Finding Korea in Bulacan

Curiosity drove me and my friend Rachel to seek out this Korean temple slowly making a buzz in social media –the picture-worthy St. Andrew Kim Tae-Gon Shrine located in Bocaue, Bulacan. Since we’re both from Bulacan, the travel going to Bocaue is easy as ABC.

We met up in SM Marilao then rode a jeepney that passes by Lolomboy, a town in Bocaue. Fare was only P8.00 from SM Marilao. We then alighted from the jeepney once we saw Mc Donalds Lolomboy and entered the street where the food joint is located. From the threshold, you will glimpse the simple beauty of Sto. Cristo Parish and St. Andrew Kim Tae-Gon New Church on the right side of the road. The airy and modern parish is dedicated to St. Andrew Kim Taegon, said to be the first-Korean born Catholic priest who lived in the Philippines in the early 18th century.

Prayers written on a piece of paper adorned the altar near the entrance of this modern church.

A short walk from the parish is the Korean Shrine, a serene compound with a number of beautiful structures – Korean temples with subtle European design.

When we arrived, we were asked to take the Garage gate, another entrance for the shrine located a few meters away from the main gate, inside a congested but friendly community of rural houses. There was no entrance fee to pay, only we were told to lower our voice as the place is not a park to talk loudly or be rowdy. The shrine is open from Tuesdays to Sundays and is closed on Mondays.

“Wow” is the first word we uttered upon seeing this colossal structure that glowed under that Saturday sun. The interesting combination of Renaissance design and Korean architecture blended beautifully albeit hidden in an austere Bulacan town.

Personally, we love how the place was built. An amalgamation of culture, architecture and religion in one place so easy to find and so welcoming to everyone.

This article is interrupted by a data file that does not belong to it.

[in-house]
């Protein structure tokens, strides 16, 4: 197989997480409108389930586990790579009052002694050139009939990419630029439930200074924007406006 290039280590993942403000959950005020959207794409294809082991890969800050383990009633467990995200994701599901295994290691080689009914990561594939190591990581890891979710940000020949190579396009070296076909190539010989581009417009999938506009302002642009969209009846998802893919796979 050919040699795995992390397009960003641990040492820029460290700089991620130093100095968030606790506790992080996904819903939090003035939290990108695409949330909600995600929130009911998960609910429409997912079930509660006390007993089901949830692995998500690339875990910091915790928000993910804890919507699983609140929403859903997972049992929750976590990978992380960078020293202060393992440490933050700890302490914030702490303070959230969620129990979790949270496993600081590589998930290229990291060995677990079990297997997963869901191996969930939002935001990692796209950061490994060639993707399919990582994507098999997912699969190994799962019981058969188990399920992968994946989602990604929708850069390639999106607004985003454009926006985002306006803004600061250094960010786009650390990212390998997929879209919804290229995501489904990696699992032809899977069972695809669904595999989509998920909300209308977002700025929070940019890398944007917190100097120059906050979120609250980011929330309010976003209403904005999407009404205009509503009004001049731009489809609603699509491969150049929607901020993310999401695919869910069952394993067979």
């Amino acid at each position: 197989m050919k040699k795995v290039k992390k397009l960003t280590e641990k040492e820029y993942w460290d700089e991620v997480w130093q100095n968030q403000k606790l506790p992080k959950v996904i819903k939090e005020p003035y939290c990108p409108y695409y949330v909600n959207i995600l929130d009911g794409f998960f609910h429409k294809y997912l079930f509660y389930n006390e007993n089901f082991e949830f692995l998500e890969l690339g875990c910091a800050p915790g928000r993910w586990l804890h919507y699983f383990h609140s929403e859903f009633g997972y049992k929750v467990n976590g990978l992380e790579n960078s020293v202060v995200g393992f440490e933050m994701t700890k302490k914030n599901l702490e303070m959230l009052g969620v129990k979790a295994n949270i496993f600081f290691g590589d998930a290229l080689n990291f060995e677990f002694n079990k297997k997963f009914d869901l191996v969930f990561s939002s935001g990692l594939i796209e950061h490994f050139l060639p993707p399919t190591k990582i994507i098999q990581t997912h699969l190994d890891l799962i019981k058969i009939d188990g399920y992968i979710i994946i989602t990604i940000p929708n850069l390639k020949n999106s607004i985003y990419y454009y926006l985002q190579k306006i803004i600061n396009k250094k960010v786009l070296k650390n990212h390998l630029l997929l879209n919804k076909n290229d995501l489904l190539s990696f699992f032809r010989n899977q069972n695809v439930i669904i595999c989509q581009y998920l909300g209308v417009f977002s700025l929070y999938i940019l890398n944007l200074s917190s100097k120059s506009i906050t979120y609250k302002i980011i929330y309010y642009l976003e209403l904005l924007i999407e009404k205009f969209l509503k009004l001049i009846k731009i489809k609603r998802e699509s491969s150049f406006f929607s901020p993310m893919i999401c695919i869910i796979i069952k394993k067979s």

The walkway was another thing that I adored about this place. So Oriental, calming and so fresh. Love taking selfies? This is the spot for you!

The compound features a lot of structures, mainly Korean. If your interest lies in architecture, then this place would not disappoint.

The shrine complex has a small high-ceiling chapel adorned with lovely murals and frescoes one would enjoy admiring while savoring a moment of silence.

Sunday mass is celebrated in this main chapel inside the temple complex.

Located beside the main chapel is the shrine of St. Andrew Kim Taegon, housed in a gazebo.

Alltogether, the shrine complex is a place for simple reflection or a no-fuss appreciation for culture and architecture. As I’ve said, there’s no admission fee, but you can buy some souvenirs made by the nuns as a way of thanking them for the 2-3 hour exploration just enjoying the silence of the place. You may also put a little amount in the donation box if you feel generous.

Overall, I enjoyed my trip to Bocaue and would recommend to friends, Catholic or otherwise, to visit St.Andrew Kim Taegon Shrine at least once in their lives. It was a majestic place and a wonderful surprise hidden in Bulacan. The trip there provided us some sense of serenity and peace, which everyone definitely needs once in a blue moon.

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